Wednesday, August 31, 2011
I've generally been a morning person when it comes to writing books. My other writing comes at different times of the day, whenever I find a break in the day to put down some words on the computer screen.
But with books I need to get into a rhythm -- same time each day -- in pounding out the words, sentences, paragraphs, and chapters. This is for the first draft. I have to be in a daily routine until I'm finished. I usually like to have a minimum of two hours to write, but will do more on weekends. Don't forget that I'm a working stiff and there are only so many hours in a day to write. And I like to squeeze in a few hours of sleep as well.
You might be surprised how many words you can write in two hours. If you're really focused, and I usually am once the story begins flowing, I may churn out 2,000 or more words. Now many of these words may not reach the printed page, but that's not important at this point. The main thing is to tell the story I want to tell. After that, I can work on structure, characters, scenes, dialogue, and other parts.
During the editing/rewrite phase, it's when the opportunity arises each day that I work on the manuscript. But I try to do something each day. After writing the first draft, I do take a week or so off so that when I come back to it I will read the manuscript with somewhat fresh eyes. And I'll do that on subsequent rewrites until I'm satisfied with it.
Of course, it doesn't end there. If the book is accepted by the publisher, you work with the editor on various parts of the book. I've been very fortunate at Wings ePress to have editors who have provided me with insightful feedback on strengthening the manuscript in all areas.
Until the next time...
Sunday, August 28, 2011
I spent five hours at the Paul Sawyier Public Library in Frankfort on Saturday, taking part in the fourth annual "Gathering of Authors."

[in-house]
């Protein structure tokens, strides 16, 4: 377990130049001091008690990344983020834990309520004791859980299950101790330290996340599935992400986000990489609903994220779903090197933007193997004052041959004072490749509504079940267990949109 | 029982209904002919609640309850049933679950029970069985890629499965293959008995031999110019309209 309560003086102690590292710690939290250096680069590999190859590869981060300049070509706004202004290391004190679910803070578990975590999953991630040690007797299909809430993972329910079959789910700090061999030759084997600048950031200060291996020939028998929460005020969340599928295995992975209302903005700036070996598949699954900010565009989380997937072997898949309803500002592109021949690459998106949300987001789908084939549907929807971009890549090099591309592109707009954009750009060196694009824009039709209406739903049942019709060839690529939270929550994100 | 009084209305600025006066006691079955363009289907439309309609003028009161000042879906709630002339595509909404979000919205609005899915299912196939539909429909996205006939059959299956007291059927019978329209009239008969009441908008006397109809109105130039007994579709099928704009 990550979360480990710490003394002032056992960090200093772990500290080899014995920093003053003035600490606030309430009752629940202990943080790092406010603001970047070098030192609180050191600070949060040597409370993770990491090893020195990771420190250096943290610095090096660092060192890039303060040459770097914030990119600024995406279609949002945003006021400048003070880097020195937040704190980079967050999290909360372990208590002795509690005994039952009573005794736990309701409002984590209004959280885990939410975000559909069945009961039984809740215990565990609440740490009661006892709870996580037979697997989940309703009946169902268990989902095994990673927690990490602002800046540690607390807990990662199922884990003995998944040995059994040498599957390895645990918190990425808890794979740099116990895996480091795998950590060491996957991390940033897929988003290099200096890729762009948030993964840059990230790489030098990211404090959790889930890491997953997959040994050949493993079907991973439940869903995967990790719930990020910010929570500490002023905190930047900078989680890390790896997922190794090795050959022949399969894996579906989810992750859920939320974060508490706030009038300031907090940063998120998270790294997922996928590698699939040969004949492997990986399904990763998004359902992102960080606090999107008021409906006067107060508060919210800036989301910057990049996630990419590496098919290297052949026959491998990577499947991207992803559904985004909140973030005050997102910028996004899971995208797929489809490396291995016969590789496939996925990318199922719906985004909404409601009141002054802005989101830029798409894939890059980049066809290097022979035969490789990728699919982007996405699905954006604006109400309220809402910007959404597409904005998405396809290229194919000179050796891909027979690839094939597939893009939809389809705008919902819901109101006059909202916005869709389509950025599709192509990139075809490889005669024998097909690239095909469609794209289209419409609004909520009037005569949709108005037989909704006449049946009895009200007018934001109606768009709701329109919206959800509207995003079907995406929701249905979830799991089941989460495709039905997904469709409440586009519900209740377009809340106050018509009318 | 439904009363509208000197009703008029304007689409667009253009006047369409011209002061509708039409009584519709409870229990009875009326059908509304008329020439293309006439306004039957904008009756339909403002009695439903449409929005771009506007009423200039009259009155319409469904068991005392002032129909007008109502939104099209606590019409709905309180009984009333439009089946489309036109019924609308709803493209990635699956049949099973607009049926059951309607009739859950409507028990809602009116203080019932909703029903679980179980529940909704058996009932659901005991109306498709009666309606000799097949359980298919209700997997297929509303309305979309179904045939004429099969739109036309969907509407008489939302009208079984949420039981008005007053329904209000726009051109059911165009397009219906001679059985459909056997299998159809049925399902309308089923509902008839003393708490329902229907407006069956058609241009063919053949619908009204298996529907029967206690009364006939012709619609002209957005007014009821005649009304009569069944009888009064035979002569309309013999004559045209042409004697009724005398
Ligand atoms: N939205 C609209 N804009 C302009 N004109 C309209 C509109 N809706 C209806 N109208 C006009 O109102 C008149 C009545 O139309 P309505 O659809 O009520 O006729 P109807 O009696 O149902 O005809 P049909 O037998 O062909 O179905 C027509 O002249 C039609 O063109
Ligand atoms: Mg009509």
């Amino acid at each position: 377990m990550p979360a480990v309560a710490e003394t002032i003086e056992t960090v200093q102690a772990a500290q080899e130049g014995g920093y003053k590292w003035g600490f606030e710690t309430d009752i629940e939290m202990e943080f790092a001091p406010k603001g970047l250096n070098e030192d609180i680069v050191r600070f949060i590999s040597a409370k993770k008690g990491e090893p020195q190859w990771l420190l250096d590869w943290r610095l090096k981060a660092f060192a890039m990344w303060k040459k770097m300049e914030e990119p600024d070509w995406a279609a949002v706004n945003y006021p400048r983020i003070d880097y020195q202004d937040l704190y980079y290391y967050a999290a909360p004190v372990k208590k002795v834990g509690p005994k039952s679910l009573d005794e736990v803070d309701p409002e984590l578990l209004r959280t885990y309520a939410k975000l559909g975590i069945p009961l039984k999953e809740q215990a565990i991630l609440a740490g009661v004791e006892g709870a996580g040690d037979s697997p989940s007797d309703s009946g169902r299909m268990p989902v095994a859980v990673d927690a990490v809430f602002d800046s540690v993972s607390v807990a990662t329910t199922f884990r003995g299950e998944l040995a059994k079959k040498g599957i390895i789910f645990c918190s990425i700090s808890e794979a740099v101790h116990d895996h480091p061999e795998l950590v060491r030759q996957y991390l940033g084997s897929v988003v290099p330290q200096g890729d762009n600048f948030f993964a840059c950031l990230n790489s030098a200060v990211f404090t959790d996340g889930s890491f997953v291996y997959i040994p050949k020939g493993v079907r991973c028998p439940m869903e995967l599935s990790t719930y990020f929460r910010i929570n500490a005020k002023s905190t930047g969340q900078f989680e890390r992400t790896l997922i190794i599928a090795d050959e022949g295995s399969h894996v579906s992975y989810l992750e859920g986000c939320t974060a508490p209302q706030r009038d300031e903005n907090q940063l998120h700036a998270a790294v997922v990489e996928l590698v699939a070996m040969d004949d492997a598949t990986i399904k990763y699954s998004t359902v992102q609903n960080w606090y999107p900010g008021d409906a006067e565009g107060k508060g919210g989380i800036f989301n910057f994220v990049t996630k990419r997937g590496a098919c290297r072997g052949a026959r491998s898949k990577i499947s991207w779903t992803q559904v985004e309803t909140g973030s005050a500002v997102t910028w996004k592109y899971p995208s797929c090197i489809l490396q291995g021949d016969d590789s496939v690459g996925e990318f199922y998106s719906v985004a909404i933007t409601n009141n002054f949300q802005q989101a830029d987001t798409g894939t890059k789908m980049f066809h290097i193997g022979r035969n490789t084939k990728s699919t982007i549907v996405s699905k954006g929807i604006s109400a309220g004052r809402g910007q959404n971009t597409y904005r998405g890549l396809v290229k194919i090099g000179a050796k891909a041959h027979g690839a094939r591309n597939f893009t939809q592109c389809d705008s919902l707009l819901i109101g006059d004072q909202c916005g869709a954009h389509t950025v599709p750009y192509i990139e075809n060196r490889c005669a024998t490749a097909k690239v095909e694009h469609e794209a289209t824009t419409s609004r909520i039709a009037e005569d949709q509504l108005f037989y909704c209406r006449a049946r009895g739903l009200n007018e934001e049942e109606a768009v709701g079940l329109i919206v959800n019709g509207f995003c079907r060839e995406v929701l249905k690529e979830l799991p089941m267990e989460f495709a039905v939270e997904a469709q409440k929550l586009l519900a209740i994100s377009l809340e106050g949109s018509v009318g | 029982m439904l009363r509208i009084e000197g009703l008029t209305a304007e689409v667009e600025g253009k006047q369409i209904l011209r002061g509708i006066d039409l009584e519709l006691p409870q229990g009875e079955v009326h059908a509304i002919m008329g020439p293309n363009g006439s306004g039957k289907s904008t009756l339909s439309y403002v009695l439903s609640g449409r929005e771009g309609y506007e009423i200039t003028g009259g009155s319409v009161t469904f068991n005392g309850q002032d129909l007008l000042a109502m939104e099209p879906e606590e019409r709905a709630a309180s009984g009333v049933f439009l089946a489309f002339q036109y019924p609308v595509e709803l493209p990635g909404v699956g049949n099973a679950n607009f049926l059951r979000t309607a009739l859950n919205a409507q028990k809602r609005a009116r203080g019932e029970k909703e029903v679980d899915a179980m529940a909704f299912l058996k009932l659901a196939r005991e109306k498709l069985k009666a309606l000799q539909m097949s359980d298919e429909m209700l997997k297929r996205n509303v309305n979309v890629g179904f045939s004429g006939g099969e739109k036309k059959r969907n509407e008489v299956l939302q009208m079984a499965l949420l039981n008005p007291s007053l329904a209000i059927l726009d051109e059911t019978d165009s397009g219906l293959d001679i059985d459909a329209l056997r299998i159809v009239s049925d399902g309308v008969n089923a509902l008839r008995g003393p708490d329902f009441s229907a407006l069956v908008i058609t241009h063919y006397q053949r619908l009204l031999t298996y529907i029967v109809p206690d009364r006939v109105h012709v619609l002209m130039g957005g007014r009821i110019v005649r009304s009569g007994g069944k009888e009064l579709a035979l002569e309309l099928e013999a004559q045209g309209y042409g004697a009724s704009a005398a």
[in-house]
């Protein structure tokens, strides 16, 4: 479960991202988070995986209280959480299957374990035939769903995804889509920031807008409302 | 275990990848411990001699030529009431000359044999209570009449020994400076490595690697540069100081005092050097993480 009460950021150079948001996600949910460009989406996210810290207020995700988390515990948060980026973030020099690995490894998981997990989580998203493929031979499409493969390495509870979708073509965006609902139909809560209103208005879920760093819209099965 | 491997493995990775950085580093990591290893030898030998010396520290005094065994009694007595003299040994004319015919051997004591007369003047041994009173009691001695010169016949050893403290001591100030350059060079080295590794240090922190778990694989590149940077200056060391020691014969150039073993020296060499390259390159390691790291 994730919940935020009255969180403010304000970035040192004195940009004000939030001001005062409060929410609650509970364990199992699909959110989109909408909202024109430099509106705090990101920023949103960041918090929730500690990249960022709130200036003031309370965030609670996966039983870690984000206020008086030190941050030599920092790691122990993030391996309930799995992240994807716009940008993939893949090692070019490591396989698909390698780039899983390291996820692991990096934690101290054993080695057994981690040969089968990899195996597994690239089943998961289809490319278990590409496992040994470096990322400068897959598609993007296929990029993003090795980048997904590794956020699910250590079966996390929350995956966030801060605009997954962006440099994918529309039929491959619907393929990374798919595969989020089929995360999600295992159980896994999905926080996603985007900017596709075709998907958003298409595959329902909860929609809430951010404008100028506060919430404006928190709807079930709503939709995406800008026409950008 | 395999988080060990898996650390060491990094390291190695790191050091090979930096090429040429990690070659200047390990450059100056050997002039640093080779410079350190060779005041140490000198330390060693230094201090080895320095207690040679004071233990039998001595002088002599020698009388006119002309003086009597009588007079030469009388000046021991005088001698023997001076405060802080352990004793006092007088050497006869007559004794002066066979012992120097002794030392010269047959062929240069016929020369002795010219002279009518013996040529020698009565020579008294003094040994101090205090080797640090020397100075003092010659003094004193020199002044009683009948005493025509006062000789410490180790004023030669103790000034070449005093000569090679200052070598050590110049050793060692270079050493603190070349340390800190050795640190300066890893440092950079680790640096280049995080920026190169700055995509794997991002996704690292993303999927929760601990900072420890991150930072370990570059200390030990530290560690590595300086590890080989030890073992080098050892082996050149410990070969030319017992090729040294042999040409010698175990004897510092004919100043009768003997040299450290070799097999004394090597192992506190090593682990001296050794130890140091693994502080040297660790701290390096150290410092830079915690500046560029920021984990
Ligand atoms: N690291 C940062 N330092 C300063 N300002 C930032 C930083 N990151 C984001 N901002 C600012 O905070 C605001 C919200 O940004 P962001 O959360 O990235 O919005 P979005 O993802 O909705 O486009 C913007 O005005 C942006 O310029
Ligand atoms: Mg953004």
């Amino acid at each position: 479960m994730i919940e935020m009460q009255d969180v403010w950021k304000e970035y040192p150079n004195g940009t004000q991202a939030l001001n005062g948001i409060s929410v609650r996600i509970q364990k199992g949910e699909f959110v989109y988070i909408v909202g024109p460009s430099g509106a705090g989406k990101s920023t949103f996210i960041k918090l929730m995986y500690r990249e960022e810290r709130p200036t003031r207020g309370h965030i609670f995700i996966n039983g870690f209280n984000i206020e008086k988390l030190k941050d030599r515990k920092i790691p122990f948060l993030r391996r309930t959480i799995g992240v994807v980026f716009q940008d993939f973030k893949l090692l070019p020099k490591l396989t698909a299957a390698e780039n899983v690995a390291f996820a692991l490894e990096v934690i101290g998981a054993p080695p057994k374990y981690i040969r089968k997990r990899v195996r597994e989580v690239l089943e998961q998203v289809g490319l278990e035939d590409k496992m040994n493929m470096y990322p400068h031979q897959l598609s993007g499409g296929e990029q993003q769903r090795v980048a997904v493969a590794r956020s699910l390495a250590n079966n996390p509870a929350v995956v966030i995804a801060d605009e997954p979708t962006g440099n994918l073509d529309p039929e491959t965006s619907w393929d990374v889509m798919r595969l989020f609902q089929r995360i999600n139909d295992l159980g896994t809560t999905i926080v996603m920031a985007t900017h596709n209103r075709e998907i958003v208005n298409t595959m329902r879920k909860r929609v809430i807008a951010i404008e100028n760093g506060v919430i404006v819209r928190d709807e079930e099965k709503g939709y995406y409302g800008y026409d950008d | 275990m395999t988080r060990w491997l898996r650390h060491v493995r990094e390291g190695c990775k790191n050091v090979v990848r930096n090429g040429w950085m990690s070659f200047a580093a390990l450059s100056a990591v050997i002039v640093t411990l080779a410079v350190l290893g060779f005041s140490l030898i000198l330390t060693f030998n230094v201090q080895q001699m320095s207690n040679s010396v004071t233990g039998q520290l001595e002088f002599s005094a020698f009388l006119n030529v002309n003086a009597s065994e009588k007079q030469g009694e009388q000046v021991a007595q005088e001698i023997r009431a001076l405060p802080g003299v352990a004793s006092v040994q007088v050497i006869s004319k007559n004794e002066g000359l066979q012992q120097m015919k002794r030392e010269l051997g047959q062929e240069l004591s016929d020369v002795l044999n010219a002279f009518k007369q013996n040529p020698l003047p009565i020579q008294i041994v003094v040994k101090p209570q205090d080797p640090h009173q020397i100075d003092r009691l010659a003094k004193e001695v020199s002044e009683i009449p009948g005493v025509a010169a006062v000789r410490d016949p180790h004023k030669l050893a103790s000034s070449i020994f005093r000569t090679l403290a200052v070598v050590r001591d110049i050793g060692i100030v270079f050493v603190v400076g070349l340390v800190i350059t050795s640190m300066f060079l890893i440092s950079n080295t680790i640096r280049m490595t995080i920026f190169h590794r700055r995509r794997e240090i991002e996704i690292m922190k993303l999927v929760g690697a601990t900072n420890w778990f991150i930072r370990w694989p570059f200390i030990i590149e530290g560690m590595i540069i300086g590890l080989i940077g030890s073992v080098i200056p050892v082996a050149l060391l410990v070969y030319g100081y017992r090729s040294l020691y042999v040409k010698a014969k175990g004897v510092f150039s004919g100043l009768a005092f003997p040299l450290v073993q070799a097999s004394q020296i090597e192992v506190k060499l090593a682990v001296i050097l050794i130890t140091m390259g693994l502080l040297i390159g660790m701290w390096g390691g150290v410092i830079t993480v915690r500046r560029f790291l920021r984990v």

About 30 authors participated in the event -- talking to readers and signing a few of their books. There was an assortment of writers -- nonfiction, fiction and poets. Some had books by the big New York publishing houses, others with small, independent presses, and a few were self-published authors.
As an author, I enjoy these kind of activities at libraries. At Paul Sawyier Public Library, with the help of the Friends of PSPL, writers such as Kim Edwards, Sena Jeter Naslund, Gwyn Hyman Rubio, Silas House, Frank X Walker, Crystal Wilkinson and many others have read from their works, discussed their books, and talked about writing with library patrons. Needless to say, we have a very good library where I live.
Let's be honest -- libraries are truly the virtual home for authors. It's the place where authors share space on the shelves. It's the place where most of our books will reside long after they are out of print and no longer available in book stores, and when we move on to that literary beyond.
I believe libraries are a wonderful venue for authors to meet the public and talk about their books and the craft of writing. And I think libraries should reach out and invite writers to readings, book clubs, and similar activities. It's a win-win proposition for everyone involved. Just ask the folks who attended the "Gathering of Authors."
Until the next time...
Thursday, August 25, 2011
I attended a fun concert last night at the Kentucky State Fair in Louisville. It was the 2011 Happy Together Tour, so it was an evening to sit back and enjoy some great music from a decade that shaped so much of my life.